An okay detective movie involving the opera, an obsessed (yet lovable) fan, a prostitution ring, and two cassette tapes. Timeless in the sense that I watched it not realizing it was made decades ago (1981). But plot holes abounded (e.g., how did the taiwanese find out about the bootleg recording; why was the old white guy so good at spy-type stuff) and these really bothered me.
Sunday, May 28, 2006
Friday, May 26, 2006
An unsatisfying art house film about politics and romance in art school and about a serial killer in the surrounding community. While the commentary on the art world was enjoyable, there were extraneous characters (e.g., an undercover cop)/interactions that didn't go anywhere (e.g., cop tackling someone while filming a movie). Also, some primary characters' motivations were inexplicable (e.g., female lead).
Sunday, May 21, 2006
A brilliant film about racism in Los Angeles. Terrific cinematography: framing, lighting, transitions, everything. Good use of language, direct and with no extraneous words or scenes. Well integrated, haunting soundtrack brings the film together but isn't distracting. A complex tale interweaving many characters that intersect by coincidence. Some critics claim it is too obvious with its themes, but I don't really agree.
A series of touching profiles of a set of elderly persons that all attend the same swim class at a Y in New York City. Explores their perspective on life through questions about their relationships, politics, careers, and thoughts on aging. Wonderful characters. A well done film, though at times I felt it could use a bit more structure so I knew where I was in the narrative. (I mistook a transition for the ending a few times. Simple titles like "Aging" and "Swimming" would probably have sufficed.)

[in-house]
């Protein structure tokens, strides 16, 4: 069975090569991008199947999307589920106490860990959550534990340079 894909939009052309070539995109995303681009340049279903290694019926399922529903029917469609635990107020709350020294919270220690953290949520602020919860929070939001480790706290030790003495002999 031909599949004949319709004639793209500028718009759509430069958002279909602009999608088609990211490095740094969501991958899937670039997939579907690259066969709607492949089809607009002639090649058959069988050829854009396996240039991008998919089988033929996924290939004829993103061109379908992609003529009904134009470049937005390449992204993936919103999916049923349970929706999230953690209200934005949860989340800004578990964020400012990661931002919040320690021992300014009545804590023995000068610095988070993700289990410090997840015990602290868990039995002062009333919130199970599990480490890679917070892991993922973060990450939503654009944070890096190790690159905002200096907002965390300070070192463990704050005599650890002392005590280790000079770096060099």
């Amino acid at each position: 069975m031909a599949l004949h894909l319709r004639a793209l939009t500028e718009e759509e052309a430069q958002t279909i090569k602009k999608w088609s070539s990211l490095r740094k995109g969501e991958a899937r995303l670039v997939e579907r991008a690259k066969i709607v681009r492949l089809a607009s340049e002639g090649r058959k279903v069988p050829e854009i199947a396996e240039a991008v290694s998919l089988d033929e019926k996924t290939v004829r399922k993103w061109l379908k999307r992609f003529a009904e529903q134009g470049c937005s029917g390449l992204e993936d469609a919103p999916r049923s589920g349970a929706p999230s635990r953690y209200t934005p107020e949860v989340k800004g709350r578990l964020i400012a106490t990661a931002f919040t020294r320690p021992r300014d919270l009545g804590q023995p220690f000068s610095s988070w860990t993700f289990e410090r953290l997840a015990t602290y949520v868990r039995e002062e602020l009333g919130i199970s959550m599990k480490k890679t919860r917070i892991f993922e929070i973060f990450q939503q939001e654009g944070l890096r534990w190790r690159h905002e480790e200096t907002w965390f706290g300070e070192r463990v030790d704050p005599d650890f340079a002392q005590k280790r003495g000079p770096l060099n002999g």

A cute short movie about a (hokey?) roadside attraction in Florida. Mainly focuses on the women that currently swim as mermaids and the women who had the same job decades ago. Nostalgic, both for old (pre-Disney) Florida and for youth.
Saturday, May 20, 2006
A decent documentary that really feels like a comedy, with a series of people (especially the director's friends, some of which are famous) recounting stories about being fired. Inspired by the director being fired by Woody Allen from a play. I got a little bored at the limited cast of characters. Apparently she filmed many more, with many more famous people with good stories, but couldn't fit them in the movie, although they will appear on the DVD. From the ones the director recounted in Q&A, I think she could have made better decisions about what to include. The film was a bit disappointing to me because I'd hoped for a more serious exploration of the social, cultural, and economic consequences of firing and being fired; this film was not very deep or thoughtful, which could be because the director seems a little ditzy. Or it could be because it was a series of humorous anecdotes, with the only deep part -interviews with two economists- lasting less than ten minutes and stuck on at the end. Still, while not bad it could've been a lot better.
Saturday, May 6, 2006
[China / Hong Kong]
Bad. While visually well done (like In the Mood for Love), it's confusing, more like an incomplete sketchbook than a film. It seems thematically deep, but it's hard to determine the theme or the message when the plot really is a series of (nonlinear) vignettes that is unclear how they relate, temporally or otherwise (other than the man in the center of everything). Music is good and haunting. Whole effect was to nearly put me to sleep multiple times. Di Yin describes it as a mood movie.